Pula-kun, popular Yuru-Chara of Ginten Street Shopping Mall

Pula-kun, popular Yuru-Chara of Ginten Street Shopping Mall

Shimabukuro (the second from the right in the front row), the head of Ginten Street Shopping District Promotion Association, who puts out information about the appeal of Ginten Street, with Pula-kun, on May 21 in Ginten Street, Okinawa City.

May 27, 2011 by Ryota Shimabukuro of Ryukyu Shimpo

Pula-kun, a character representing tempura (seafood and vegetables dipped in batter and deep-fried), a specialty dish in the Ginten Street Shopping Mall in Okinawa City, has been gaining popularity.
On Twitter, more than 1300 people now follow Pula-kun’s tweets that talk of the appeal of or useful information about Ginten Street.
While large commercial shopping complexes are gaining momentum throughout Japan, causing an issue for smaller local shopping areas with the defection of younger customers, Ginten Street has gradually gained confidence about attracting new customers through its inherent charm.
Pula-kun is an example of “Yuru-Chara” or characters used for the promotion of private companies or governmental organizations to boost the development of the area or introduce their local specialties.

Pula-kun tags “Pula” on to the end of a word when he speaks.
Under the theme “Food, Art and Exchange,” Chinatsu Hayashi, executive director of Koza Ginten Daigaku (Koza Ginten University) created Pula-kun.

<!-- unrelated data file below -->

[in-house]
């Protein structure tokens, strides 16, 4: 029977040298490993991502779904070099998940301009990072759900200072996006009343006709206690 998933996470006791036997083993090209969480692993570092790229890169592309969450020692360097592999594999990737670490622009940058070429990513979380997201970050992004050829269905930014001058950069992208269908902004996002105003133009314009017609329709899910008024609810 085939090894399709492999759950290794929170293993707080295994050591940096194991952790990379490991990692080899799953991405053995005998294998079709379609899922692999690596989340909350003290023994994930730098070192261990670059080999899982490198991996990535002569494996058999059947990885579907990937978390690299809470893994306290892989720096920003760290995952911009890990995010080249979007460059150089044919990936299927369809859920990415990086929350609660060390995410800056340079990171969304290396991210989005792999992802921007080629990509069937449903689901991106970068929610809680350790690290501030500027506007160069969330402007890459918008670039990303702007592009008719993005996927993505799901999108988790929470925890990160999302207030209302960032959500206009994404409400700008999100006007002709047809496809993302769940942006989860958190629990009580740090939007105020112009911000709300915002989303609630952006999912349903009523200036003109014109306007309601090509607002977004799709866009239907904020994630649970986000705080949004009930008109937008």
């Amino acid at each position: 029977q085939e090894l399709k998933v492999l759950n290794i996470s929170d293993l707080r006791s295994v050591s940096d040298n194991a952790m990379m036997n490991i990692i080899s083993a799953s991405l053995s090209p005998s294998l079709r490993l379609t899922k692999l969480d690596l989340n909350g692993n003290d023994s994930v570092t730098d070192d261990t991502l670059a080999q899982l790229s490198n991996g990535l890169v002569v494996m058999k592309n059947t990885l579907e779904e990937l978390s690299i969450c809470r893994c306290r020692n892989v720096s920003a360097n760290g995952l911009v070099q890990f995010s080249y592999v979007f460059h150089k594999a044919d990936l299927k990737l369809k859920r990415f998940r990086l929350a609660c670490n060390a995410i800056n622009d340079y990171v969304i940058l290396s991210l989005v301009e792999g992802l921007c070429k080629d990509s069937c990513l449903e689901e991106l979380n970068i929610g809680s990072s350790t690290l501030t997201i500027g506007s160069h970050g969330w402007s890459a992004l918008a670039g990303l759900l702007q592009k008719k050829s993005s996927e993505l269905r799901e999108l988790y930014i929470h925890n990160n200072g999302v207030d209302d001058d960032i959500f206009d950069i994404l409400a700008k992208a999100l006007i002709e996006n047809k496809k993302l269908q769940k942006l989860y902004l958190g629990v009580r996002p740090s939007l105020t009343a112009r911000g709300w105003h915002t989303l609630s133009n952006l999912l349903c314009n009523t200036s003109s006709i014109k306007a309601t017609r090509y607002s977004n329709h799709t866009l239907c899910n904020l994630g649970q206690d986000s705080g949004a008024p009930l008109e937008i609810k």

Kunitoshi Warashina, the head of AshibitWorks (Okinawa City), an information and communications technology company that created the website promoting Ginten Street, started to actively put out information from this April and now it is gradually gaining popularity.

Pula-kun usually appears watching shoppers at places such as the Kobashigawa Grocery Store, Sankou Grocery Store and Ginten Daigaku.
A T-shirt is now on sale for a price of 1800 yen.
With many clothes stores and cosmetic stores in Ginten Street, there is the plan to link Pula-kun with those stores so, Pula-kun trying to look his very best, will no doubt make an appearance in Ginten Street.

It seems that there are even young people who visit Ginten Street looking for Pula-kun.
Shimabukuro, the head of Ginten Street Shopping District Promotion Association said, “Shopping streets have tried hard to increase their popularity amid declining overall consumption in Japan, and we would like to make use of a jolly-looking character to bring some cheer to those in the shopping street.”

(English Translation by T&CT, Mark Ealey)

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